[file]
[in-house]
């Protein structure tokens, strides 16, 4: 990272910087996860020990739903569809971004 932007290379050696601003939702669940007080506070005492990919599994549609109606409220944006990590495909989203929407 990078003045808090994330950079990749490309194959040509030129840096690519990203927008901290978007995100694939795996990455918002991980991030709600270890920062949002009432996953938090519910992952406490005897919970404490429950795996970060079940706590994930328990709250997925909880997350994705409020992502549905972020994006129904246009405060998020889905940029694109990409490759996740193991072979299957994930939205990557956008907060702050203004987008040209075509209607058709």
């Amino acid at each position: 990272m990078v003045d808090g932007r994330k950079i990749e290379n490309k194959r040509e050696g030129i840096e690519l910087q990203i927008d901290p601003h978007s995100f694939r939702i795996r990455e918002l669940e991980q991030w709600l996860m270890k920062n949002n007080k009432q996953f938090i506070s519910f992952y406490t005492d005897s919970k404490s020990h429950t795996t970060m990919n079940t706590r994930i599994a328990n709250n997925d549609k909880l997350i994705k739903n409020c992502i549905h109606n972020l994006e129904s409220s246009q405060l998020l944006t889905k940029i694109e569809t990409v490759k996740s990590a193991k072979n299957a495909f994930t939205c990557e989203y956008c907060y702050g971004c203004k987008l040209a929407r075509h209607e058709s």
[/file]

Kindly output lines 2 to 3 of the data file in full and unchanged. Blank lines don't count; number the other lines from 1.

């Protein structure tokens, strides 16, 4: 990272910087996860020990739903569809971004 932007290379050696601003939702669940007080506070005492990919599994549609109606409220944006990590495909989203929407 990078003045808090994330950079990749490309194959040509030129840096690519990203927008901290978007995100694939795996990455918002991980991030709600270890920062949002009432996953938090519910992952406490005897919970404490429950795996970060079940706590994930328990709250997925909880997350994705409020992502549905972020994006129904246009405060998020889905940029694109990409490759996740193991072979299957994930939205990557956008907060702050203004987008040209075509209607058709």
């Amino acid at each position: 990272m990078v003045d808090g932007r994330k950079i990749e290379n490309k194959r040509e050696g030129i840096e690519l910087q990203i927008d901290p601003h978007s995100f694939r939702i795996r990455e918002l669940e991980q991030w709600l996860m270890k920062n949002n007080k009432q996953f938090i506070s519910f992952y406490t005492d005897s919970k404490s020990h429950t795996t970060m990919n079940t706590r994930i599994a328990n709250n997925d549609k909880l997350i994705k739903n409020c992502i549905h109606n972020l994006e129904s409220s246009q405060l998020l944006t889905k940029i694109e569809t990409v490759k996740s990590a193991k072979n299957a495909f994930t939205c990557e989203y956008c907060y702050g971004c203004k987008l040209a929407r075509h209607e058709s």